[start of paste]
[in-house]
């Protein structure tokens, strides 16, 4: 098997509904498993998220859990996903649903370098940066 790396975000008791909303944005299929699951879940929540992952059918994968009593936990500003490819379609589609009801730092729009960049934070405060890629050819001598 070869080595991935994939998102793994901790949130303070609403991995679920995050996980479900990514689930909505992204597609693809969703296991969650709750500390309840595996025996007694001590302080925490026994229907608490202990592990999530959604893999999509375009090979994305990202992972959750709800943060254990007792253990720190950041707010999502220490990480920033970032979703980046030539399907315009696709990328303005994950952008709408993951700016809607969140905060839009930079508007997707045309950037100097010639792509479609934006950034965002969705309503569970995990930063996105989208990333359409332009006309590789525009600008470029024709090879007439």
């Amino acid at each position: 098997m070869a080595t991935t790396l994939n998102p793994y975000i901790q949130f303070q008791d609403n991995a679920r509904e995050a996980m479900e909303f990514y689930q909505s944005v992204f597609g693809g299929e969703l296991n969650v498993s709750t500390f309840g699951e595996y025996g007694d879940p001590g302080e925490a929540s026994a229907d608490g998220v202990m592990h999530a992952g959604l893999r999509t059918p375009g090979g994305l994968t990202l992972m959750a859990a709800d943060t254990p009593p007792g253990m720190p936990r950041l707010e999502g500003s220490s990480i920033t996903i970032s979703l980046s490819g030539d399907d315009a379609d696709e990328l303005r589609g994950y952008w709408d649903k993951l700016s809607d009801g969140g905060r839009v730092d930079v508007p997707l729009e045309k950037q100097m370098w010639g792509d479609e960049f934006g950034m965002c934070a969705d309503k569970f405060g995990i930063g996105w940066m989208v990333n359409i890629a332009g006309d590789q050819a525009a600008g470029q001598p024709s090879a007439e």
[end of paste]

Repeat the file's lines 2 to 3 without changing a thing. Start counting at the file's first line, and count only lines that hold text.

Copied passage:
């Protein structure tokens, strides 16, 4: 098997509904498993998220859990996903649903370098940066 790396975000008791909303944005299929699951879940929540992952059918994968009593936990500003490819379609589609009801730092729009960049934070405060890629050819001598 070869080595991935994939998102793994901790949130303070609403991995679920995050996980479900990514689930909505992204597609693809969703296991969650709750500390309840595996025996007694001590302080925490026994229907608490202990592990999530959604893999999509375009090979994305990202992972959750709800943060254990007792253990720190950041707010999502220490990480920033970032979703980046030539399907315009696709990328303005994950952008709408993951700016809607969140905060839009930079508007997707045309950037100097010639792509479609934006950034965002969705309503569970995990930063996105989208990333359409332009006309590789525009600008470029024709090879007439």
């Amino acid at each position: 098997m070869a080595t991935t790396l994939n998102p793994y975000i901790q949130f303070q008791d609403n991995a679920r509904e995050a996980m479900e909303f990514y689930q909505s944005v992204f597609g693809g299929e969703l296991n969650v498993s709750t500390f309840g699951e595996y025996g007694d879940p001590g302080e925490a929540s026994a229907d608490g998220v202990m592990h999530a992952g959604l893999r999509t059918p375009g090979g994305l994968t990202l992972m959750a859990a709800d943060t254990p009593p007792g253990m720190p936990r950041l707010e999502g500003s220490s990480i920033t996903i970032s979703l980046s490819g030539d399907d315009a379609d696709e990328l303005r589609g994950y952008w709408d649903k993951l700016s809607d009801g969140g905060r839009v730092d930079v508007p997707l729009e045309k950037q100097m370098w010639g792509d479609e960049f934006g950034m965002c934070a969705d309503k569970f405060g995990i930063g996105w940066m989208v990333n359409i890629a332009g006309d590789q050819a525009a600008g470029q001598p024709s090879a007439e």